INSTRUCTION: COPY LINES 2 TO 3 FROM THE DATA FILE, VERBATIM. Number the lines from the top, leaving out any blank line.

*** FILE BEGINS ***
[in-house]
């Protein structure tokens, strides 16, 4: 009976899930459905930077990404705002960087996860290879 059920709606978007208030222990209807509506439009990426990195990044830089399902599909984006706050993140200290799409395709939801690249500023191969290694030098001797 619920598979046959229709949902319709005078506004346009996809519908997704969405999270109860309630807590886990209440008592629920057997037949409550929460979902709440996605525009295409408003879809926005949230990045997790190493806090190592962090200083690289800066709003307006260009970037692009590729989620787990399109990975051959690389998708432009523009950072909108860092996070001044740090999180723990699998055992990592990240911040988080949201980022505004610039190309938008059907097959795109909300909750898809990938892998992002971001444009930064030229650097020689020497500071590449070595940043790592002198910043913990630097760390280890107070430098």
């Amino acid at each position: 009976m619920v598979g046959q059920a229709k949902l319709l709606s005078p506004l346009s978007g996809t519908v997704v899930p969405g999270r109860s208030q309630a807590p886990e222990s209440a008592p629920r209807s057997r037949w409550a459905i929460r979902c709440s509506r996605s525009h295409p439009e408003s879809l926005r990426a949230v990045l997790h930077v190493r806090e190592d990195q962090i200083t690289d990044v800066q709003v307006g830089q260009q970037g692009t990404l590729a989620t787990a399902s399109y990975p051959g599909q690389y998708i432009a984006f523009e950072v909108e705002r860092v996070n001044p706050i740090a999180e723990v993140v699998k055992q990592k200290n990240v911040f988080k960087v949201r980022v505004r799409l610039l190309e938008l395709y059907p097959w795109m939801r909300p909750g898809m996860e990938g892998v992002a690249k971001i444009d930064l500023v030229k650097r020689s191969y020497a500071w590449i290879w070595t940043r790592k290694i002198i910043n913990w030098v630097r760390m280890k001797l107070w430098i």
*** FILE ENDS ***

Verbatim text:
């Protein structure tokens, strides 16, 4: 009976899930459905930077990404705002960087996860290879 059920709606978007208030222990209807509506439009990426990195990044830089399902599909984006706050993140200290799409395709939801690249500023191969290694030098001797 619920598979046959229709949902319709005078506004346009996809519908997704969405999270109860309630807590886990209440008592629920057997037949409550929460979902709440996605525009295409408003879809926005949230990045997790190493806090190592962090200083690289800066709003307006260009970037692009590729989620787990399109990975051959690389998708432009523009950072909108860092996070001044740090999180723990699998055992990592990240911040988080949201980022505004610039190309938008059907097959795109909300909750898809990938892998992002971001444009930064030229650097020689020497500071590449070595940043790592002198910043913990630097760390280890107070430098």
């Amino acid at each position: 009976m619920v598979g046959q059920a229709k949902l319709l709606s005078p506004l346009s978007g996809t519908v997704v899930p969405g999270r109860s208030q309630a807590p886990e222990s209440a008592p629920r209807s057997r037949w409550a459905i929460r979902c709440s509506r996605s525009h295409p439009e408003s879809l926005r990426a949230v990045l997790h930077v190493r806090e190592d990195q962090i200083t690289d990044v800066q709003v307006g830089q260009q970037g692009t990404l590729a989620t787990a399902s399109y990975p051959g599909q690389y998708i432009a984006f523009e950072v909108e705002r860092v996070n001044p706050i740090a999180e723990v993140v699998k055992q990592k200290n990240v911040f988080k960087v949201r980022v505004r799409l610039l190309e938008l395709y059907p097959w795109m939801r909300p909750g898809m996860e990938g892998v992002a690249k971001i444009d930064l500023v030229k650097r020689s191969y020497a500071w590449i290879w070595t940043r790592k290694i002198i910043n913990w030098v630097r760390m280890k001797l107070w430098i």